THE latest report on forced evictions from Phnom Penh is unlikely to be the last, as it notes that more than 32,000 residents of 74 communities face the threat of joining the estimated 85,000 people who have been evicted from the capital over the past decade.
The report from the Housing Rights Task Force, released on Friday, calls for a “deep and concerted effort” to stop forced evictions, noting that “many evictees develop distrust in the political system, and suffer from emotional, physical and psychological trauma that are at times so bad that attempted suicides are regular occurrences once eviction orders have been served”.
In addition to demolishing homes, forced evictions destroy social networks, which are especially vital for the urban poor, according to the report, which assesses the economic, employment, education, health, food security and environmental status of communities facing eviction and those who have already been evicted. It is based on research conducted in October.
The unemployment rate nearly doubled for people evicted from the capital, from 16.4 to 35.7 per cent, the report found, citing the distance from workplaces as a major factor. Indebtedness also surged after evictions, with the need for money to purchase healthcare and food being primary drivers of this, the report added.
Evictees face higher rates of hunger, the report said, noting that more than half of those interviewed had “experienced hunger but didn’t eat because … there wasn’t enough food” during the three-month period prior to the survey. It did not state precisely how often those interviewed were hungry, but said they were hungry “several times, every month, every week and every day”. Household incomes fell from an average of US$267 per month prior to eviction to $204 after relocation, the report said.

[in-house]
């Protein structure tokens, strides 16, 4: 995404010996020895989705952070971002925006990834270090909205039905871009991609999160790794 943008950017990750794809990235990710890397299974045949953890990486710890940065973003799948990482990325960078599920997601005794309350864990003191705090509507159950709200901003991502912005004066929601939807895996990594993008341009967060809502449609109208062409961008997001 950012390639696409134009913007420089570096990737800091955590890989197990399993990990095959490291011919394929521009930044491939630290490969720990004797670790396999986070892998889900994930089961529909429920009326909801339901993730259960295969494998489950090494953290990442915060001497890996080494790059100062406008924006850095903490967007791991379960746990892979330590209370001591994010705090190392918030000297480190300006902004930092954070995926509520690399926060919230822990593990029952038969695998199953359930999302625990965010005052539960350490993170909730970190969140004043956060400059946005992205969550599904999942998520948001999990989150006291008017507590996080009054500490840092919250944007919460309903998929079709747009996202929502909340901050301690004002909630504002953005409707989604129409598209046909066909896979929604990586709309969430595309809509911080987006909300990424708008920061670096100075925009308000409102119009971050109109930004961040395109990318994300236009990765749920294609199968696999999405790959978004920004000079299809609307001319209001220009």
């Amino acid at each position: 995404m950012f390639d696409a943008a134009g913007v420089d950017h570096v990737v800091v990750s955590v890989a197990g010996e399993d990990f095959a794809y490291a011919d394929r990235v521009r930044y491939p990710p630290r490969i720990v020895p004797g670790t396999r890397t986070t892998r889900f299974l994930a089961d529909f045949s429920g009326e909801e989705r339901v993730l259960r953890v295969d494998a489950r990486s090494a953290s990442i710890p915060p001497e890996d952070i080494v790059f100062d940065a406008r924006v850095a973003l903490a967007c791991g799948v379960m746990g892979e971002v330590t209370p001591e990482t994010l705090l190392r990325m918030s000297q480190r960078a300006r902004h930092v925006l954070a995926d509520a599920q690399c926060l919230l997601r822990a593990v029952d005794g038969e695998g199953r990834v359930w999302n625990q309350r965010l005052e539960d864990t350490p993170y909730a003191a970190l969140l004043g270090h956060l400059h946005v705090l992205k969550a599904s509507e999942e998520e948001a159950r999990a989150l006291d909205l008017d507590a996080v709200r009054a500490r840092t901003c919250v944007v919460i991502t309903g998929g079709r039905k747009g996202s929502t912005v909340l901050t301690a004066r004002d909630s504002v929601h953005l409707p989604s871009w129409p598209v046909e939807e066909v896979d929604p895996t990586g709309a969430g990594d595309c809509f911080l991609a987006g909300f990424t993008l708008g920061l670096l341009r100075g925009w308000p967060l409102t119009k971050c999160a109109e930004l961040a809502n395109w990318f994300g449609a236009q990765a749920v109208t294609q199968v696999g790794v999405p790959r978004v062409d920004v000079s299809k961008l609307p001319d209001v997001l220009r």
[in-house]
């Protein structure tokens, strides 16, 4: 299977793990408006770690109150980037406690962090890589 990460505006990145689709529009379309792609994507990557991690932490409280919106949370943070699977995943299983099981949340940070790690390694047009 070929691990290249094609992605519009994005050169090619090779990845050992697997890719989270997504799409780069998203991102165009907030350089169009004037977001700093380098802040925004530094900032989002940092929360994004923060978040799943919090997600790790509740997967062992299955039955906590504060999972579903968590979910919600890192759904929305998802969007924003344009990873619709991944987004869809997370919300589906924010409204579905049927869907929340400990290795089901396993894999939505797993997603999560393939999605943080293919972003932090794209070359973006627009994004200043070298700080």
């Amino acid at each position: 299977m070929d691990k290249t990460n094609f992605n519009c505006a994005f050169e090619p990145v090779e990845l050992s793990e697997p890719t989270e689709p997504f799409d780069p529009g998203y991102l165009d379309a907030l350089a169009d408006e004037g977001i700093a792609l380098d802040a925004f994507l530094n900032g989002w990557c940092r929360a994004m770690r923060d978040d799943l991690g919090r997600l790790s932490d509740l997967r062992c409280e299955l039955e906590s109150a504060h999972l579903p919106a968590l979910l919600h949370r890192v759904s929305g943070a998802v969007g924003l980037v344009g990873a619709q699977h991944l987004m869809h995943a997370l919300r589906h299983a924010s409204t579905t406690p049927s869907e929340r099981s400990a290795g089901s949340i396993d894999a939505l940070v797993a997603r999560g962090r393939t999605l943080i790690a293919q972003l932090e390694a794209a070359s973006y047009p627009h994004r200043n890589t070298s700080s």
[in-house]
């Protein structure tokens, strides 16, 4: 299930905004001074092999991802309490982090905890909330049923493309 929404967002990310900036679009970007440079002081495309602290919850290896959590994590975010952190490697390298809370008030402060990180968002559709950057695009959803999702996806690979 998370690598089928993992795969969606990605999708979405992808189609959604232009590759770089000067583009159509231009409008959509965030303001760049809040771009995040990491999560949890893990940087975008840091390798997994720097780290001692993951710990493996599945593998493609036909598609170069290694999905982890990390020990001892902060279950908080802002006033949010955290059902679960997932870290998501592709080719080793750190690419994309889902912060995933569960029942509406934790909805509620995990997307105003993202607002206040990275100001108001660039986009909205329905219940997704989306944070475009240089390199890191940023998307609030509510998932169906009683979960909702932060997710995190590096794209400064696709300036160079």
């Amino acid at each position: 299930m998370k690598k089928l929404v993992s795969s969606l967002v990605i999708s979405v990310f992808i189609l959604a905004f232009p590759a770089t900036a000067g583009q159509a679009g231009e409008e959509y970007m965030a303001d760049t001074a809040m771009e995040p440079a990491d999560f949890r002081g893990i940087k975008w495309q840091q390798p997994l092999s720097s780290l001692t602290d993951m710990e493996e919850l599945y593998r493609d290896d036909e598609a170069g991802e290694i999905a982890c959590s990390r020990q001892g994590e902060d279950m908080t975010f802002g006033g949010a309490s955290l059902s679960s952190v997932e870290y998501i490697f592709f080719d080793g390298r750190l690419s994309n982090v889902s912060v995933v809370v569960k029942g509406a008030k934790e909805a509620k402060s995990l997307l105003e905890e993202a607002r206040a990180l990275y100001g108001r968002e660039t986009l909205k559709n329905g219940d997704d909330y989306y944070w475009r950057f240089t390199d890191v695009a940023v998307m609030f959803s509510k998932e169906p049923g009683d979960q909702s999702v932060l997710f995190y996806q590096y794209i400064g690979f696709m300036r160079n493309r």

Even before eviction, communities at risk of relocation experience “insecurity and uncertainty”, which leads to illness, reduces income and increases the likelihood that children will drop out of school or be forced to repeat classes, the report found.
Ek Tha, spokesman for the Council of Ministers and deputy director of its press department, said relocation was a complex issue, and that in many cases people benefited after being shifted from cramped and unhygienic “slums” to new sites outside the city.
“We are helping the people, not hurting them,” he said, adding “when we relocate people, we do not send them to hell”. He said he had personally visited relocation sites and found that people there were enthusiastic about their new homes.